The concentration of wealth found in Silicon Valley, New York City, and Boston has driven up the cost of doing business in these locations making it difficult for lean new businesses to get started. Startups are beginning to consider venturing out of the traditional innovation corridors to earn more profit by lowering their costs. Founders and investors such as Steve Case, co-founder of AOL and the venture capital firm Revolution, are comparing major cities throughout the country to uncover which cities have the most potential for their new and emerging companies.
“The goal is to level the playing field so everybody, everywhere who has an idea has a shot at building a company and the American Dream,” said Case recent Forbes article.
Forbes’s list of the Top 10 Rising Cities for Startups compared the cities on cost of living and doing business, entrepreneurship rates, and education levels. Philadelphia was ranked number eight on this list primarily due to its access and proximity to other east coast cities, low cost of doing business, and being home to the second largest university population in the country.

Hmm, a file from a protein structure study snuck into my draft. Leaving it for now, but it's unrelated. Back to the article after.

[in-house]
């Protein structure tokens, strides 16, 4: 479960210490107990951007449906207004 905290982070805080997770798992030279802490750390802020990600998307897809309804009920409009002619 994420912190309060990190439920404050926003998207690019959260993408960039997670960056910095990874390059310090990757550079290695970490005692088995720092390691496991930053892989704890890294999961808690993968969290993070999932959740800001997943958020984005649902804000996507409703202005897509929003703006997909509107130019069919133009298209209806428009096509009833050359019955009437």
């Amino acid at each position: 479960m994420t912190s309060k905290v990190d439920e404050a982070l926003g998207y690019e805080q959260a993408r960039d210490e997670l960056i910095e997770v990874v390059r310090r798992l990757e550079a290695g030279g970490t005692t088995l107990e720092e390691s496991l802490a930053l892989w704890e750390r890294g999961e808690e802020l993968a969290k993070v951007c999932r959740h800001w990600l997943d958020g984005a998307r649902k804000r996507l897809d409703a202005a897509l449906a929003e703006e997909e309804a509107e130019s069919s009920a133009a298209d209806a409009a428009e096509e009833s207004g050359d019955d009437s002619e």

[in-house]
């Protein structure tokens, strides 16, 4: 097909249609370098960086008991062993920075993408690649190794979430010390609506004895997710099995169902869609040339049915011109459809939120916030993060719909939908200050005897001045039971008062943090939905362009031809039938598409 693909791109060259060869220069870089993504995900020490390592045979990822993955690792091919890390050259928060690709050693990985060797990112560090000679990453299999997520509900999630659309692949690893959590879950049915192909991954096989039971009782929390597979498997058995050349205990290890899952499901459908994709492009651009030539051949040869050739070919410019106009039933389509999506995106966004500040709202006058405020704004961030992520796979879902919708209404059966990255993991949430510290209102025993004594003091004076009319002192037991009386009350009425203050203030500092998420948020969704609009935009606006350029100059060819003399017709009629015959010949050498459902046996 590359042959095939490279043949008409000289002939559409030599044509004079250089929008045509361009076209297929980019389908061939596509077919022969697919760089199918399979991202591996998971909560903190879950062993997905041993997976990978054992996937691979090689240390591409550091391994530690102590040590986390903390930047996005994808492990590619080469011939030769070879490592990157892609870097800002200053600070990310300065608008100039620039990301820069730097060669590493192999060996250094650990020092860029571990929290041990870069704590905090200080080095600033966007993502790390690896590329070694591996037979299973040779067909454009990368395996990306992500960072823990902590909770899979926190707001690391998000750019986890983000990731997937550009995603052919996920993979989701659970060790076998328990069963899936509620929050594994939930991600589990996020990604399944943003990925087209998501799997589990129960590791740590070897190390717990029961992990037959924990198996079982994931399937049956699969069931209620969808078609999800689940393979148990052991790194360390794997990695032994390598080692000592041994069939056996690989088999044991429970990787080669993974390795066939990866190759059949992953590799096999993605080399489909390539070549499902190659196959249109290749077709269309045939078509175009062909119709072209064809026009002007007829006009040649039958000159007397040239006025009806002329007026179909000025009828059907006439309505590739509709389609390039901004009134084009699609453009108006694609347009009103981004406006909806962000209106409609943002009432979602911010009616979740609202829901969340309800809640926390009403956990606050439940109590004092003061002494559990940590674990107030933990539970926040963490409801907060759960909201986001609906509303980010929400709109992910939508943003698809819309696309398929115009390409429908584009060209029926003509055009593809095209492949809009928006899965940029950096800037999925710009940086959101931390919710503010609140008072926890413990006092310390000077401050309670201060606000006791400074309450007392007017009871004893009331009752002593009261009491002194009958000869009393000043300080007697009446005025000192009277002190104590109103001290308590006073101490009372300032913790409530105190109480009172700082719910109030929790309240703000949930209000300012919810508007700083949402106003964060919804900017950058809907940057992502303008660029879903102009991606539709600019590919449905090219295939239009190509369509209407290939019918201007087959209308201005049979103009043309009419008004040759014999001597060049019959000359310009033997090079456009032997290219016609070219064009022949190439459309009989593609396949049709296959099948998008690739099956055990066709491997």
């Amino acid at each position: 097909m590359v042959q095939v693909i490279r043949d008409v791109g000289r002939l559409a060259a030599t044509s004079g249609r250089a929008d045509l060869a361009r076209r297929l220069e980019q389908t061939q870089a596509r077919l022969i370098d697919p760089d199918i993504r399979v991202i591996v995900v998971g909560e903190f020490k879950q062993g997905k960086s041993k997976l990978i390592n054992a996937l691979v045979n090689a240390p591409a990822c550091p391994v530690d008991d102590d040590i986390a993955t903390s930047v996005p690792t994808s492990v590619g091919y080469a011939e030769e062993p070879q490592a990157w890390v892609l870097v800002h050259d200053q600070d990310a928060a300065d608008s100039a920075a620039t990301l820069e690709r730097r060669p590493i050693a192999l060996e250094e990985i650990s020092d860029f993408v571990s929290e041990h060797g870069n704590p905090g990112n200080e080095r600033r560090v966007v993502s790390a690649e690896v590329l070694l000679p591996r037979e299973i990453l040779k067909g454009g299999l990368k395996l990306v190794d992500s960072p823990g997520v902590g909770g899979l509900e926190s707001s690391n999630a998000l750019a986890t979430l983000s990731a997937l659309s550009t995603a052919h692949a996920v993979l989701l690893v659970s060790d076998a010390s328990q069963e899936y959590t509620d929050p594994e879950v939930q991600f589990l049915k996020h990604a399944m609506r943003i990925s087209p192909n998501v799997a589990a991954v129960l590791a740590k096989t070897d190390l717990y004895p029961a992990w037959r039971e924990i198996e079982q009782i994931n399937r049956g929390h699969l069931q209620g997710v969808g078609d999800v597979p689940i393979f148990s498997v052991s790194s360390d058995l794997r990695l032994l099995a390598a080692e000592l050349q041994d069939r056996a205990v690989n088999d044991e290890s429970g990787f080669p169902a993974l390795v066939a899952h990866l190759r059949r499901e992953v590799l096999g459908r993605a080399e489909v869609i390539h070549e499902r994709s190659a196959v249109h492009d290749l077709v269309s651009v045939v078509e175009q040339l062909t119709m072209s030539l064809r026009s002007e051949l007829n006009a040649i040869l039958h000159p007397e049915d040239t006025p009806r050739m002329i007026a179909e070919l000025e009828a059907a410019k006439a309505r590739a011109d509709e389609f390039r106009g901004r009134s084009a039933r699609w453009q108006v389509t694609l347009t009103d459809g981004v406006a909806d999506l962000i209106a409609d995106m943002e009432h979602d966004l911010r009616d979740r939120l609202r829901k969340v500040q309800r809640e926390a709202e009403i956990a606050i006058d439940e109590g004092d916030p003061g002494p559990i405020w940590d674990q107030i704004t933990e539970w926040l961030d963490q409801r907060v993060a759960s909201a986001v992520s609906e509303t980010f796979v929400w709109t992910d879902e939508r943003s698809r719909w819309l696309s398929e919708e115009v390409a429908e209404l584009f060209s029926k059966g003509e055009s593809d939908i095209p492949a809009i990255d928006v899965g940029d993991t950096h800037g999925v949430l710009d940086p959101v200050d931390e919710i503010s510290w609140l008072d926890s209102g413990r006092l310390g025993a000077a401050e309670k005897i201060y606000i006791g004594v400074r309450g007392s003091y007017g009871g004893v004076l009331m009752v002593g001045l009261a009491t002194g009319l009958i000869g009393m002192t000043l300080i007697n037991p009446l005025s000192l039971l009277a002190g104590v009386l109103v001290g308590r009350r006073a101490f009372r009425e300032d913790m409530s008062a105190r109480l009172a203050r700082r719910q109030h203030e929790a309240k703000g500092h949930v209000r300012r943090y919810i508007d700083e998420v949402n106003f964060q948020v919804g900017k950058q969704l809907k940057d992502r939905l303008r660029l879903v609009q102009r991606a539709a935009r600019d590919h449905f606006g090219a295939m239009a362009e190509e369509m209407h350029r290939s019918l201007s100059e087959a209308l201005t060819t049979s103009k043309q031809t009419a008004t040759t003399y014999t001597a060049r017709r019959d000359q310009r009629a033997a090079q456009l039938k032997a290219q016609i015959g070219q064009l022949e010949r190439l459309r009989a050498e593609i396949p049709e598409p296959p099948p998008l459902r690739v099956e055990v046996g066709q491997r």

The unparalleled infrastructure and convenient location among major cities, such as New York City, Boston, and Washington D.C., makes Philadelphia an ideal location for startups. Philadelphia is much more cost effective to operate due to the cost of doing business at only two percent over the national average.
The Forbes ranking supports the continued growth of startups in the Greater Philadelphia community, exemplified in the 132 companies in the Philadelphia Metro area who recently made the Inc. 5,000 list of the U.S.’s fastest growing companies.